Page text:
October 26, 2008 at 10:23 pm

  6. Kieran:

    All I’m saying is that it seems useful to be able to distinguish between two different assertions:

    1. The reason that prices fell was because that they had gotten so high relative to their true underlying values that they could not be sustained.
    2. The reason that prices fell was because people came to believe that they had gotten so high relative to their true underlying values that they could not be sustained.

    If you want to use the term “bubble” in both accounts, then I say uncle. What I’d like though is to be able to distinguish the two accounts. Because while similar, the two accounts are quite different (the second sees prices as driven purely by internal factors; the first gives a role to external, ‘objective’ [i.e., intrinsic to the thing being evaluated] factors) and as I said in my post, they have enormously different implications for policy/action. For the second, there is never a basis for intervention. The first says that there sometimes is such a basis. It is someone who subscribes to the first that I want as my regulator and managing my 401k.



    October 26, 2008 at 11:22 pm

  7. If you want to use the term “bubble” in both accounts, then I say uncle. What I’d like though is to be able to distinguish the two accounts.

    I’m saying that these are (potentially) two different explanations or characterizations of the same phenomenon — the two accounts are indeed very different, but the question is not the semantic one of whether one should properly be called a bubble and the other not, but rather the empirical one of which account best explains things that conventionally are called bubbles.

    I said in my post, they have enormously different implications for policy/action. For the second, there is never a basis for intervention. The first says that there sometimes is such a basis. It is someone who subscribes to the first that I want as my regulator and managing my 401k.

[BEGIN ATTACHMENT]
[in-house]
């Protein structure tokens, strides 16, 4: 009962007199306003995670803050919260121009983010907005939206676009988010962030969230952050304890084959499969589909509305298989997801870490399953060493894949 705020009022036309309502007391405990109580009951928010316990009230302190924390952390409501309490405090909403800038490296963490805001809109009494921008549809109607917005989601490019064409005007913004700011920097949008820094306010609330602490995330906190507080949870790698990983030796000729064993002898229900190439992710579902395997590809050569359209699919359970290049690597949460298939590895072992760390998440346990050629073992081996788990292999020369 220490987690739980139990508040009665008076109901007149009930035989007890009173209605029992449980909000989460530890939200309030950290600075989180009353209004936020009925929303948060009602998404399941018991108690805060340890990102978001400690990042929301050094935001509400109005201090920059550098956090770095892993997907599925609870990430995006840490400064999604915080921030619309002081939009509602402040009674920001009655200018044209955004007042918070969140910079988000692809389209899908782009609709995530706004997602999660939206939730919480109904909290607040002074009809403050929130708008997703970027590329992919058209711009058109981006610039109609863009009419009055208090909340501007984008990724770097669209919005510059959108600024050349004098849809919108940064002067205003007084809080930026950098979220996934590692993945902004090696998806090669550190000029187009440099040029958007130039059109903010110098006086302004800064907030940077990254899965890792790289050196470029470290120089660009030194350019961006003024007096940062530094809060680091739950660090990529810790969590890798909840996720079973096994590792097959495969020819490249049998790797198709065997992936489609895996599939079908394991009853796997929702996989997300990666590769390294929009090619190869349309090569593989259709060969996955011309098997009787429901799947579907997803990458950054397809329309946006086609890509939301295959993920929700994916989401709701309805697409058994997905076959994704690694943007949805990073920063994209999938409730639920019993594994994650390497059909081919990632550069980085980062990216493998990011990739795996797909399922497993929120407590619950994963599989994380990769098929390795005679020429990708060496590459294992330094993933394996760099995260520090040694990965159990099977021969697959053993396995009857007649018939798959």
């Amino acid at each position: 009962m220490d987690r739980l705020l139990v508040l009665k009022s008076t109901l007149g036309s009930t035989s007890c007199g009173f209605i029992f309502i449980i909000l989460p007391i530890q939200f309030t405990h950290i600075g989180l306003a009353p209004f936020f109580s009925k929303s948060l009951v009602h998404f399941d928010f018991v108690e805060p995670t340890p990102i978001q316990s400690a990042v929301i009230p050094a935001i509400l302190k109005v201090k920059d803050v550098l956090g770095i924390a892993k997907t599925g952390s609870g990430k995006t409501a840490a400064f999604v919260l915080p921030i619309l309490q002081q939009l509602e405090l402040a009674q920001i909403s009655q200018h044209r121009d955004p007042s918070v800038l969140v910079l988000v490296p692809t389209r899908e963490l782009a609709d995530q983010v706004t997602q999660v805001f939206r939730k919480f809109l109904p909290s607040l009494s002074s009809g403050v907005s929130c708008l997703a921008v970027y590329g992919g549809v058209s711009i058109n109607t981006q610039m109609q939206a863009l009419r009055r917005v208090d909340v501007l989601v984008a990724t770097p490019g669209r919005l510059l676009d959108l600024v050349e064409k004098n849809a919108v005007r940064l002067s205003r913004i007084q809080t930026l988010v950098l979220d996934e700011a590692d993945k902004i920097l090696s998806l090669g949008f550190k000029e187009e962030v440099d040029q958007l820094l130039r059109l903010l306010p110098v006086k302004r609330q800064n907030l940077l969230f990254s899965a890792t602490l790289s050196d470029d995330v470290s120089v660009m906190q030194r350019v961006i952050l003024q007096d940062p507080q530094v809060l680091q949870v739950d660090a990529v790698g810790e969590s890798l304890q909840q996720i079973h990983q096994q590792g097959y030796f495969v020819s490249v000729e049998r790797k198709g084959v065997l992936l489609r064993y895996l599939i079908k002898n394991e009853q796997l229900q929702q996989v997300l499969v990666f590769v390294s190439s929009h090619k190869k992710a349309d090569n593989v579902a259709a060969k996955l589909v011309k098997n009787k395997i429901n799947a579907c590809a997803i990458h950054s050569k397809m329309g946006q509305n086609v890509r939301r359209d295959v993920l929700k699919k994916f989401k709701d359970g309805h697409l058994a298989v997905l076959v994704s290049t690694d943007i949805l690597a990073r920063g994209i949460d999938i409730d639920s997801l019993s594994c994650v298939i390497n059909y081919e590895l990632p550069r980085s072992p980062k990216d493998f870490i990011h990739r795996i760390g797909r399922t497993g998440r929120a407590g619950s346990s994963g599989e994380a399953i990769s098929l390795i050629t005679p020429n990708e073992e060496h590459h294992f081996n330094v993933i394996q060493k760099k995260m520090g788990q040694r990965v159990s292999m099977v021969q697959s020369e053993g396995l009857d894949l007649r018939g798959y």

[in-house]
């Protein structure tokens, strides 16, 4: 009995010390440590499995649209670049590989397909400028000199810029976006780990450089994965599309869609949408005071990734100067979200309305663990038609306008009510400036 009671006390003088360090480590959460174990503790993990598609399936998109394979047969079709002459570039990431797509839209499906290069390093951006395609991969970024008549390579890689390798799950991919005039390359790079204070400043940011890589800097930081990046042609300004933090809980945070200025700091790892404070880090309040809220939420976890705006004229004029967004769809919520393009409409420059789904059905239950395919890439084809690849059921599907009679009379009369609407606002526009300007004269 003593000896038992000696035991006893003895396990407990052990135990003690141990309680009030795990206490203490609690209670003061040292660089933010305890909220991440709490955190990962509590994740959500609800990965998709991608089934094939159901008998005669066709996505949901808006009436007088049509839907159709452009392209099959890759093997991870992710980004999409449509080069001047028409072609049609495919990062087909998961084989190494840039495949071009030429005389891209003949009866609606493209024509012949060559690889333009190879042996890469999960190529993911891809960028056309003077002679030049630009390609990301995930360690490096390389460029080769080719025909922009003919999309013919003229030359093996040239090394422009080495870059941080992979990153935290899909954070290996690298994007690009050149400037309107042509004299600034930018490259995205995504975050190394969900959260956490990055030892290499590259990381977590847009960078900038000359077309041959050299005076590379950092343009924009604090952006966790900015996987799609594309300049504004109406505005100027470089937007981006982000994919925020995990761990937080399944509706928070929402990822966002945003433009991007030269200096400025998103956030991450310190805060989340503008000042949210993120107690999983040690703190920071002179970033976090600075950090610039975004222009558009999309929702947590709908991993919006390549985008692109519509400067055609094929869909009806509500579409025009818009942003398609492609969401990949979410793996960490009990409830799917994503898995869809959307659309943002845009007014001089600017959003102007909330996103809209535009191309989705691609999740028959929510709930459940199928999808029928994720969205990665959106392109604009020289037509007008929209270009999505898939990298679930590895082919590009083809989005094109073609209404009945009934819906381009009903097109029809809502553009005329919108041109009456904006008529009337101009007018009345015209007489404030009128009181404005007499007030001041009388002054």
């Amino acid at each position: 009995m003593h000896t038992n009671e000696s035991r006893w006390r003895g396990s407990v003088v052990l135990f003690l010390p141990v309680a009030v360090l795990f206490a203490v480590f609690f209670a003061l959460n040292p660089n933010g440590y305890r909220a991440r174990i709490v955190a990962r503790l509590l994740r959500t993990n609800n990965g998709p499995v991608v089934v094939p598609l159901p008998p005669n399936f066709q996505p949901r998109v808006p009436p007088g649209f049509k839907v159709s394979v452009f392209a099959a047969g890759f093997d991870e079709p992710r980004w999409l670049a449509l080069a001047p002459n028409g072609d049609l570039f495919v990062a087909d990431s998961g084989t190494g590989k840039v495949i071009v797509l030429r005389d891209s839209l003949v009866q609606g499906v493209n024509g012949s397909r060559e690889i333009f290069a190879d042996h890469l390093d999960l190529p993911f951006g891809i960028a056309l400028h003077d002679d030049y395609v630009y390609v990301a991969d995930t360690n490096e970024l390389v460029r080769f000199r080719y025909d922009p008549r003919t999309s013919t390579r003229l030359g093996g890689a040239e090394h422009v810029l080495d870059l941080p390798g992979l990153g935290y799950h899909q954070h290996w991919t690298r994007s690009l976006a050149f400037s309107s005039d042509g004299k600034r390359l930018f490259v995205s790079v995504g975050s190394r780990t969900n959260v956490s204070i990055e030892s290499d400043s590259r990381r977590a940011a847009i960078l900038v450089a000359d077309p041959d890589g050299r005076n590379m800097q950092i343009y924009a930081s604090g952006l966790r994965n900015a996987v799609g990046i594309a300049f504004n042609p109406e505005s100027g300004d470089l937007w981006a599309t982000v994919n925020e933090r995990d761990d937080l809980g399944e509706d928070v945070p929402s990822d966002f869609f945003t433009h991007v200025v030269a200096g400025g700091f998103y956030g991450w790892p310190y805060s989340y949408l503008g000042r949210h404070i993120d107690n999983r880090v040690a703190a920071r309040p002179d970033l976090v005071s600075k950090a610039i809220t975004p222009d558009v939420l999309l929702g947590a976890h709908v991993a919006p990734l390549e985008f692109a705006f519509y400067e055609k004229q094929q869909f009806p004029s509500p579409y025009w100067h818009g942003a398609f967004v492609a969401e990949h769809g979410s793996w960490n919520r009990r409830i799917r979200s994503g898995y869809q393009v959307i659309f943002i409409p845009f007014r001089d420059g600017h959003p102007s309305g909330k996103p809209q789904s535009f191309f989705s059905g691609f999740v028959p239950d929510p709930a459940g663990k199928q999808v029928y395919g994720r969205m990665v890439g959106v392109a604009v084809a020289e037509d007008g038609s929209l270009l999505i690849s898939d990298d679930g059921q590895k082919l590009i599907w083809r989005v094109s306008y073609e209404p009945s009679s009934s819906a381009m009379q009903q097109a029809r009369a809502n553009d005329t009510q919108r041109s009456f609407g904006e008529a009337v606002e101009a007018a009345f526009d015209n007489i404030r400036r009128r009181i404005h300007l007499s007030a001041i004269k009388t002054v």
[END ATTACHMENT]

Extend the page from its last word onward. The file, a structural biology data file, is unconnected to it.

But this isn’t true at all. Let’s say I have a really well worked-out PC theory of the dynamics of self-fulfilling bubble-like processes in markets. I think I’d do at least as well in managing a 401k as someone who was an out-and-out fundamentalist. Take the example of Keynes, who characterized the business of playing the stock market as a beauty-contest phenomenon where the goal was not to accurately assess fundamental facts about any underlying “beauty” (or value) of stocks, but rather to accurately assess what “average opinion about average opinion would be” about that underlying value, and act on that basis. That’s a pretty thoroughgoing PC view, and based on the job he did for Cambridge, I’d be happy to have Keynes manage my 401k. Which isn’t to say that you wouldn’t do just fine with, say, Warren Buffett in charge of yours.



    October 26, 2008 at 11:59 pm

  8. Kieran:

    This is a lot of fun. Unfortunately, I have to sign off for the rest of the evening. For now, I’d say:

    On the bubble business: I thought I already said uncle to this (and clarified that I was uninterested in the semantic point) but only in distinguishing those two accounts.

    On your last paragraph: I’m not sure which part of what I wrote you think is a matter of truth/falsehood (I love the irony of being accused of making false statements by someone defending the coherence of pure constructionism!!!). Surely you don’t disagree that the two positions have very different implications for action. And if you meant my statement of preference for a fund manager or regulator who believes in fundamental value, this was stated as a matter of opinion (“I want”), not an assertion of fact. Yes, it’s possible for a PC-based fund manager to do well. (It is unclear to me actually though whether that is the approach that Keynes actually employed at Cambridge, but perhaps it it is). Personally though, I’d take a good value-investor (a la Buffett or Bill Gross) over the long term, but I grant you that the former can do well, especially in the short-term.

    And you could even have a pure constructionist as the fed chairman. It’s kind of funny/scary to contemplate. Let’s call our PC fed chairman Mr. Ponzi.

    Congressman: “There is concern among some observers that asset prices have become dangerously overvalued. What do you plan on doing about it?”
    Chairman Ponzi: “There is no such thing as “overvalued.” How quaintly positivistic of you! All that is necessary is to persuade a lot of influential people to buy more assets, and prices will continue to rise!”

    Again, this is possible. All I’m saying is that it’s different and that I want no part of it.



    October 27, 2008 at 12:45 am

  9. (I love the irony of being accused of making false statements by someone defending the coherence of pure constructionism!!!)

    It isn’t at all inconsistent to say you can make true or false statements about what happens (or can happen) in systems that are purely socially constructed.